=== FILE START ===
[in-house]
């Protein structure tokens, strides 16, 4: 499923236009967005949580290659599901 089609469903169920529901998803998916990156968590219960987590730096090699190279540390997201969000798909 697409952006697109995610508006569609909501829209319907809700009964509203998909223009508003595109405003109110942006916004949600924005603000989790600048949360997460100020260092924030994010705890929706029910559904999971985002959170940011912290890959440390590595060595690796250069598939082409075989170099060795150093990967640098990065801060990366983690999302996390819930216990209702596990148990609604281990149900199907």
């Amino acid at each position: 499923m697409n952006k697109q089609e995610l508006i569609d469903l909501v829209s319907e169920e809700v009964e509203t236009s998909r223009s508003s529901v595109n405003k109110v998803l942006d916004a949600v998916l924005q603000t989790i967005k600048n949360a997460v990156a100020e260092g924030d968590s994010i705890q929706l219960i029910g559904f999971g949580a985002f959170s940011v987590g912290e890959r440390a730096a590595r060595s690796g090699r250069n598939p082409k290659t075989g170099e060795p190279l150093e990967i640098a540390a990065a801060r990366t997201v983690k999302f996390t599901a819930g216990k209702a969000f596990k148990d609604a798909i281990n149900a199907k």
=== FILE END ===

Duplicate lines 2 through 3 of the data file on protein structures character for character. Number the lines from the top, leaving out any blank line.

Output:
């Protein structure tokens, strides 16, 4: 499923236009967005949580290659599901 089609469903169920529901998803998916990156968590219960987590730096090699190279540390997201969000798909 697409952006697109995610508006569609909501829209319907809700009964509203998909223009508003595109405003109110942006916004949600924005603000989790600048949360997460100020260092924030994010705890929706029910559904999971985002959170940011912290890959440390590595060595690796250069598939082409075989170099060795150093990967640098990065801060990366983690999302996390819930216990209702596990148990609604281990149900199907």
């Amino acid at each position: 499923m697409n952006k697109q089609e995610l508006i569609d469903l909501v829209s319907e169920e809700v009964e509203t236009s998909r223009s508003s529901v595109n405003k109110v998803l942006d916004a949600v998916l924005q603000t989790i967005k600048n949360a997460v990156a100020e260092g924030d968590s994010i705890q929706l219960i029910g559904f999971g949580a985002f959170s940011v987590g912290e890959r440390a730096a590595r060595s690796g090699r250069n598939p082409k290659t075989g170099e060795p190279l150093e990967i640098a540390a990065a801060r990366t997201v983690k999302f996390t599901a819930g216990k209702a969000f596990k148990d609604a798909i281990n149900a199907k």